The original chart is shown below (click on it for larger view) and you can also download a PDF version of it. It can be a bit tricky to make sense in the begining but it's real beauty can be fully appreciated when it is running in full swing, according to the thousands who swears by it. I myself am still figuring how it works but judging from the enthusiasm shown by these people, I also might become a GTD sytem adopter in the near future.



There's also another more colourful and more advanced version of the GTD flow diagram also in PDF, by Scott Moehring.

But if text is more your thing, then read Matt Vance's wiki on GTD. It pretty much covers the basics of GTD without glossing over too much on the detail. Or better yet, grab the book from a library or bookstore (just don't forget to pay for it) and go straight to the source.

With that, I wish everyone: have a nice day and a productive life. Insya-Allah.

Sunday, 10 July 2005

Week wrap-up

Busy, busy week. Busiest period of my life for quite some time.

Graphics grokking with the GIMP

Earlier in the week I was asked to design a logo for a sports club of a department in a government agency. Okay, I replied, give me a few days and I'll see what I can do.

Later, I got in front of PC and started playing around with my graphics software. I tried to couple of this and that and 10 minutes later, voilĂ !: I finally realized that I'm a complete graphics noob. My knowledge of graphics manipulation and editing is actually next to nothing.

gimp-splash-1.6

I'm using GIMP 2.2, which is an excellent piece of software, by the way.

A noob like me needs all the help he can get. And as Carey Bunks would say, I need to grok graphics and the GIMP.



Grokking the GIMP is a book and website by Mr. Bunks himself. The book covers the basics on how to use GIMP as well as concepts related to graphics and photo editing. The book's entire content is available online and it's even downloadable in .tar.gz archive format. .gz is an archiving format similar to .zip that Window users often use, except .gz is more oftenly used in Unix and Linux.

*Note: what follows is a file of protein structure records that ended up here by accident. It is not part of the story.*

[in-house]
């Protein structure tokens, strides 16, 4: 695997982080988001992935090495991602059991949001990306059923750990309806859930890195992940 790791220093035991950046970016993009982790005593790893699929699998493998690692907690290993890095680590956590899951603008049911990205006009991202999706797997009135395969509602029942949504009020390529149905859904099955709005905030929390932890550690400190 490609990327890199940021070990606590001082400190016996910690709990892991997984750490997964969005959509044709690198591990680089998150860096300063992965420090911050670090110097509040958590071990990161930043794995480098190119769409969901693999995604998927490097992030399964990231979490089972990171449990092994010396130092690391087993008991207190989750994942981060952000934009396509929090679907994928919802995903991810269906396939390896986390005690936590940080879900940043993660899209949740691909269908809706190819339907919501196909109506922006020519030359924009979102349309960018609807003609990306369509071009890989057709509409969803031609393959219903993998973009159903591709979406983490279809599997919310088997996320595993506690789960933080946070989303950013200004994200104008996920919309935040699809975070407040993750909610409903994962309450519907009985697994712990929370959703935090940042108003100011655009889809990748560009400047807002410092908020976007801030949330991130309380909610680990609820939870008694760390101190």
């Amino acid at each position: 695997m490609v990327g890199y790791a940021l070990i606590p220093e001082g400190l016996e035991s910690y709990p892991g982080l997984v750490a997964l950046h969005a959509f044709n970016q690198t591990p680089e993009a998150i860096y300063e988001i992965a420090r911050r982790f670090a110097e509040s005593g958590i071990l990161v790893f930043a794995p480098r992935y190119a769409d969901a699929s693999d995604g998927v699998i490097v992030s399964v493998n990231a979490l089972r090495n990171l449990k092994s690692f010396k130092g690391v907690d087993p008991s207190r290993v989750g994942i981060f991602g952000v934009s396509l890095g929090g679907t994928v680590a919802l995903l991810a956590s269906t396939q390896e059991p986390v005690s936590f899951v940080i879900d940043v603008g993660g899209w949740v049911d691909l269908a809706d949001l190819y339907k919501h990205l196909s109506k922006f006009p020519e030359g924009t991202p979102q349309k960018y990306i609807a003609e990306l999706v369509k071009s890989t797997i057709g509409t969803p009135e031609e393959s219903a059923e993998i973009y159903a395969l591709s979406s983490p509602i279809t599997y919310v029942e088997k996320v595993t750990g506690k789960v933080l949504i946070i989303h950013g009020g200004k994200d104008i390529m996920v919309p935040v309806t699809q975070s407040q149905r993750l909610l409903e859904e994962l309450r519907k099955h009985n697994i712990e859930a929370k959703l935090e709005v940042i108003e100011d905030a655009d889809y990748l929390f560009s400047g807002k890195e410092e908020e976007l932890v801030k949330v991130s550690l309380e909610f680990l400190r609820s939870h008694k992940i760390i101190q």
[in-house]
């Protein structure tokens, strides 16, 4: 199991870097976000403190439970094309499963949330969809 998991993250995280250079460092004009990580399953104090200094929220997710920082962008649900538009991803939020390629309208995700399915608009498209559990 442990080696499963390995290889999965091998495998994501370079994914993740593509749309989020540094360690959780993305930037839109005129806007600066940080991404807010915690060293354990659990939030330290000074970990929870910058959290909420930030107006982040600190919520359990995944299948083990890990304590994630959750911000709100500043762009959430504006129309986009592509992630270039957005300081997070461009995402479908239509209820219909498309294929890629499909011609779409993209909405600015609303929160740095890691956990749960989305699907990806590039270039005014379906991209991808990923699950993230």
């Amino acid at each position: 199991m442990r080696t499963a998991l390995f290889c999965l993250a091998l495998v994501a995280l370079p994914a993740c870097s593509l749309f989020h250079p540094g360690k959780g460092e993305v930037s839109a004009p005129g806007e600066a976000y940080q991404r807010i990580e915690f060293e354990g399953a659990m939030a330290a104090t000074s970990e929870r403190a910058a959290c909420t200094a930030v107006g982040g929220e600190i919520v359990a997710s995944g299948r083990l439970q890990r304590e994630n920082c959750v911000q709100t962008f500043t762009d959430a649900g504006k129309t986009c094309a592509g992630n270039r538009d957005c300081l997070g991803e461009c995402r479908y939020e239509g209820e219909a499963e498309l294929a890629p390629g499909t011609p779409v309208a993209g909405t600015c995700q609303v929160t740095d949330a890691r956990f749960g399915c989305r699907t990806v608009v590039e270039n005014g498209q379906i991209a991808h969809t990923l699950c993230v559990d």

But what is grok or grokking, anyway? In the introduction to the book, the author wrote,
The title of this book, Grokking the GIMP, is drawn from Robert A. Heinlein's classic science fiction novel Stranger in a Strange Land. His story is about Valentine Michael Smith, the only survivor of the first human expedition to Mars and raised from infancy by Martians. The rescue mission arrives twenty years later to bring a young man knowing nothing of his own kind back to earth. The story recounts his repatriation and his adventures as he comes to grok the human race and his place in it. Grok, a word he often uses, is the Martian word meaning ``to drink,'' but which also serves as a quasi-religious metaphor in the Martian culture for having a profound appreciation and understanding for something.

Heinlein's book, published in 1961, drew immediate acclaim in the science-fiction world, and the story became a part of the iconoclastic cultural sentiment of the 60s in the United States. Today, the word grok is a part of the U.S. computer hacker vocabulary, and its definition can be found in The New Hacker's Dictionary.
After some 'grokking around', I managed to do the below: a drop-shadow effect for the patterned square. Nothing nifty, but it's a start.

shadow

Classes commenced

Last week was also the first week of class, and there were surprises in store for me.

First of all, everyone was given a name-stand-thingy to be placed in front of them so that the lecturers can recognize them. Not only for the first class or the first week or the first month, but for the whole semester. Other surprises were pleasanter: post-grad students do not have to collect their ID matric card from the designated office, they GIVE you your ID matric card in class. Even the library bar sticker used for borrowing books was pasted on by them.

Did I mentioned that there is coffee/tea/Milo-making machine in the classroom? Sweet.